Review: Crazy Rich Asians. Safe Yet Refreshing!

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Crazy Rich Asians

One of the most terrifying aspects of life is meeting the parents of your significant other. Even if they tell you backwards and forwards that they are sweet and open minded, you simply have that fear in the back of your mind that you won’t be enough or will offend them somehow. Now imagine that after a year of dating, your significant other asked you to fly halfway across the world to meet them.

Also, he left out the part where they are disgustingly wealthy.

This is the plot of Crazy Rich Asians featuring Constance Wu as Rachel and Henry Golding as her boyfriend. To be honest, the film was very safe and provided little to no major surprises to viewers. The family seems good enough, then conflict arises, it gets worse despite Rachel’s best efforts, she gets her heart crushed, and then with a make over she has the renewed confidence to confront her dilemma head on!

This is a story we have all seen before with characters all too familiar as well. But there is a reason tropes exist: they are safe and well liked. Sure enough, Crazy Rich Asians isn’t a bad film at all as there were plenty of enjoyable moments whether they were dramatic or comedic. Unfortunately, the tropes held back the potential of the film.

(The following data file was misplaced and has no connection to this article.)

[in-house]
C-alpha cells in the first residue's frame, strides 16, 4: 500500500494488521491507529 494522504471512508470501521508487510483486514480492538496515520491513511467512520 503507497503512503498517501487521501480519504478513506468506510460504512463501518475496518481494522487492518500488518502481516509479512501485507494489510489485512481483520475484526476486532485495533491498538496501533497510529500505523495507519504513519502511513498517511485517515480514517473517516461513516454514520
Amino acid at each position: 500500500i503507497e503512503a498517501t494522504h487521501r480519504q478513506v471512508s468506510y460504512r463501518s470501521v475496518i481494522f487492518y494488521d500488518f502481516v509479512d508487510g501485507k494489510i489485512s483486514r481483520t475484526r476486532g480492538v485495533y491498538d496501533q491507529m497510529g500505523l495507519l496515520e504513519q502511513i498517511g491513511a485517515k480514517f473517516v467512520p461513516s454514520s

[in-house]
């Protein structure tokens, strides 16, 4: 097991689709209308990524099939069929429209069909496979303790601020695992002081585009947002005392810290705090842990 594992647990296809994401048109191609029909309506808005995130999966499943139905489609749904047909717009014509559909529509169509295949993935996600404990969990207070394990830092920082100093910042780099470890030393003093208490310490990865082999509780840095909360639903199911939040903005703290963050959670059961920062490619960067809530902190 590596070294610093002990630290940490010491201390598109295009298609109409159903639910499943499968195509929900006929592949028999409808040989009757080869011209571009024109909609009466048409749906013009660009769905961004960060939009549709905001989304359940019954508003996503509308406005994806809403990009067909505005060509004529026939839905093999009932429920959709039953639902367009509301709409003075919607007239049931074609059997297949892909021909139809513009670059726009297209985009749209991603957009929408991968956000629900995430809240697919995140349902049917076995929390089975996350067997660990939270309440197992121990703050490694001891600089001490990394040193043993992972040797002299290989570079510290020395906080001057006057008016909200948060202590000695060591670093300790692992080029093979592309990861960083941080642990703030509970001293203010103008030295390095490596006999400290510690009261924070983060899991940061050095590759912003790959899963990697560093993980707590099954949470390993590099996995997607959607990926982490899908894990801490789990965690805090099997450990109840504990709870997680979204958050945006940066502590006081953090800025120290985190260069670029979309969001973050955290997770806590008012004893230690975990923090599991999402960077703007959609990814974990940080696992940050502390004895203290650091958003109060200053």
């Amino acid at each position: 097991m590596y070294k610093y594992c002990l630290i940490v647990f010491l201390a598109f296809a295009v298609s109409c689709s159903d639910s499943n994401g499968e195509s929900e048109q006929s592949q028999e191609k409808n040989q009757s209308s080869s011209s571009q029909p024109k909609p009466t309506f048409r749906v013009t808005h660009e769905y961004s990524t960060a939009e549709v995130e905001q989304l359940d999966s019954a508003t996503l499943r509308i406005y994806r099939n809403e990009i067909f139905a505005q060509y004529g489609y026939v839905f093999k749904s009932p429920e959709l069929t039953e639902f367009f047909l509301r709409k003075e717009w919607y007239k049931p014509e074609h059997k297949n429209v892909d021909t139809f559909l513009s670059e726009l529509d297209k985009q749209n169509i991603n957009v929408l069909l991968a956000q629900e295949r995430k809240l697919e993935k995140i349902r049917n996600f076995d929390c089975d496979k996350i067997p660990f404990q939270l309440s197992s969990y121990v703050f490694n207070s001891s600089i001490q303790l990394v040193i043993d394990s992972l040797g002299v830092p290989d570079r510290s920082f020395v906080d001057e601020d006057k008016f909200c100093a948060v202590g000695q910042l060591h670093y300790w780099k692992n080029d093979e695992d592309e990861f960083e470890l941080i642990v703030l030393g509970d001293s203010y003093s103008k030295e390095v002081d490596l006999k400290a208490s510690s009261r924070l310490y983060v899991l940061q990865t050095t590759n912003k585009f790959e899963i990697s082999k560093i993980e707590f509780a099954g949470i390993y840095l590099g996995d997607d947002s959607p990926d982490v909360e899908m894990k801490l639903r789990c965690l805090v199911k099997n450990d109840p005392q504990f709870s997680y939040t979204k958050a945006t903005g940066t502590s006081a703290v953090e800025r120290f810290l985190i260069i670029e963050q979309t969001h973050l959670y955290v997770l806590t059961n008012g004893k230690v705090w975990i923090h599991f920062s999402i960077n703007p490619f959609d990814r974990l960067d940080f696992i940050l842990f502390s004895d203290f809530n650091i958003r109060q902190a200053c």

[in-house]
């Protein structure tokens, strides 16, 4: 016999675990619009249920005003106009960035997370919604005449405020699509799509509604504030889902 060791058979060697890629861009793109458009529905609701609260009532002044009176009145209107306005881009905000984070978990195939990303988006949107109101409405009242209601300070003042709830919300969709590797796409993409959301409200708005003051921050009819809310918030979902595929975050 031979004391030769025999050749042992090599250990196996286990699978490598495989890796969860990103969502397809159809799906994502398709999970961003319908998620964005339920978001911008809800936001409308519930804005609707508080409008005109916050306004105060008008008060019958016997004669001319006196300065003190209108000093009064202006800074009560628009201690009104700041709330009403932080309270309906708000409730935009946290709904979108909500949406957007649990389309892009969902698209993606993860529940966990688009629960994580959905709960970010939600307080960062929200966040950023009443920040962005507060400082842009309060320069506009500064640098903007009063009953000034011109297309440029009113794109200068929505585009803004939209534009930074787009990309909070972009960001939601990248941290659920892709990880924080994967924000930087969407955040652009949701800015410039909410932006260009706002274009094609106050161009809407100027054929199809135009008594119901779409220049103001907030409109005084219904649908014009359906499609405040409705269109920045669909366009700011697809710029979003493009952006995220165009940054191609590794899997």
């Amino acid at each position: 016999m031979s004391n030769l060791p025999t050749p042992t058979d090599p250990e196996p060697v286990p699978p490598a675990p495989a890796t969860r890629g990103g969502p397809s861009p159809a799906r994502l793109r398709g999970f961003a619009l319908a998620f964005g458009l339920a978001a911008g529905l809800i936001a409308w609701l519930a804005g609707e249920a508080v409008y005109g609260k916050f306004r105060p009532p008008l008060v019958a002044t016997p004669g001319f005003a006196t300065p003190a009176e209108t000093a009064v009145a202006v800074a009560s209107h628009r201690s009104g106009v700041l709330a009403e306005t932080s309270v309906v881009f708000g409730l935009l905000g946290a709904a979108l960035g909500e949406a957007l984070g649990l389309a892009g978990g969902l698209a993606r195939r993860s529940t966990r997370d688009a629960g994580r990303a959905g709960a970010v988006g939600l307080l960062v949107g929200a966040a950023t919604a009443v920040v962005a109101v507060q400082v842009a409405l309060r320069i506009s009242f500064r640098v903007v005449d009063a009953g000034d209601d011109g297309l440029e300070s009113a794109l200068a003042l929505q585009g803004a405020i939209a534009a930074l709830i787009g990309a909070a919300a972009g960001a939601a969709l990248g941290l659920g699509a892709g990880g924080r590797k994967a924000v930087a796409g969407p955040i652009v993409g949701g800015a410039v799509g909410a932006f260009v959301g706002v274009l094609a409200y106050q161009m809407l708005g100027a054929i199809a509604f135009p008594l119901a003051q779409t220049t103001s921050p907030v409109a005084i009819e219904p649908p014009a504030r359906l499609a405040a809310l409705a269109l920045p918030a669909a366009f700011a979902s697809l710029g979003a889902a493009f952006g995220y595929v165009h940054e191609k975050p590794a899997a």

What I did love about this film was the fact that it was an all Asian cast. This has not occurred in Hollywood since 1993 and to see such beautiful, talented Asian actors on screen was refreshing. Not to mention the locations used in the film were from Singapore which is a land not really highlighted and yet in Crazy Rich Asians, Singapore looked fantastic. It was a foreign paradise that showcased food, people, and culture not readily available to most Americans.

Another aspect that caught my eye, or rather my ears, was their soundtrack. A majority of the soundtrack featured Chinese songs or Chinese covers of Americans songs that added a great spin to media we were already accustomed to.

While Crazy Rich Asians was not a perfect film by any means, I can appreciate it. The fact that it had an all Asian cast is a wonderful step in the right direction as far as bringing diversity to Hollywood, I just wish that they would have taken more risks.

Darth Mexican
Darth Mexican has been a geek since he first saw a lightsaber ignite. He has strong feelings on subbed anime. He strives to represent the stories of the common man and woman regardless of skin tone, age, sexual preference, or nationality. With every article he strives to bring representation to the voiceless. Unless he finds out they like dubbed anime.

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